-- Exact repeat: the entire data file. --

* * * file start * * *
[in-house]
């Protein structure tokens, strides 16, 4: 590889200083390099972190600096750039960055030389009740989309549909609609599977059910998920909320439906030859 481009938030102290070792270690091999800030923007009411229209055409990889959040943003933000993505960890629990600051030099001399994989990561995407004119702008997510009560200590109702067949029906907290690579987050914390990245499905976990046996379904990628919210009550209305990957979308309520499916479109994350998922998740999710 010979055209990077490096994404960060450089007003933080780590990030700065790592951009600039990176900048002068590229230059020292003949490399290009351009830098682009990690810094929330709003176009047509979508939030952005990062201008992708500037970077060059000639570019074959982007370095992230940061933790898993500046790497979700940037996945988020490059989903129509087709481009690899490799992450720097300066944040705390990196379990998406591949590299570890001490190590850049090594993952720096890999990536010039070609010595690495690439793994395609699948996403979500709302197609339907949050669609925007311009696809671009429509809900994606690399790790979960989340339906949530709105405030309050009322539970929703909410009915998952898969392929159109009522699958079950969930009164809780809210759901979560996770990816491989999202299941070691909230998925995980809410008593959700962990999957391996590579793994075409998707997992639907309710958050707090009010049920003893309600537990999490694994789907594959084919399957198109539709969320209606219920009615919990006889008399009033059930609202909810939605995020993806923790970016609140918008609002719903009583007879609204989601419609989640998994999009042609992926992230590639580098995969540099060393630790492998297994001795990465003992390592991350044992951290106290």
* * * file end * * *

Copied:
[in-house]
């Protein structure tokens, strides 16, 4: 590889200083390099972190600096750039960055030389009740989309549909609609599977059910998920909320439906030859 481009938030102290070792270690091999800030923007009411229209055409990889959040943003933000993505960890629990600051030099001399994989990561995407004119702008997510009560200590109702067949029906907290690579987050914390990245499905976990046996379904990628919210009550209305990957979308309520499916479109994350998922998740999710 010979055209990077490096994404960060450089007003933080780590990030700065790592951009600039990176900048002068590229230059020292003949490399290009351009830098682009990690810094929330709003176009047509979508939030952005990062201008992708500037970077060059000639570019074959982007370095992230940061933790898993500046790497979700940037996945988020490059989903129509087709481009690899490799992450720097300066944040705390990196379990998406591949590299570890001490190590850049090594993952720096890999990536010039070609010595690495690439793994395609699948996403979500709302197609339907949050669609925007311009696809671009429509809900994606690399790790979960989340339906949530709105405030309050009322539970929703909410009915998952898969392929159109009522699958079950969930009164809780809210759901979560996770990816491989999202299941070691909230998925995980809410008593959700962990999957391996590579793994075409998707997992639907309710958050707090009010049920003893309600537990999490694994789907594959084919399957198109539709969320209606219920009615919990006889008399009033059930609202909810939605995020993806923790970016609140918008609002719903009583007879609204989601419609989640998994999009042609992926992230590639580098995969540099060393630790492998297994001795990465003992390592991350044992951290106290």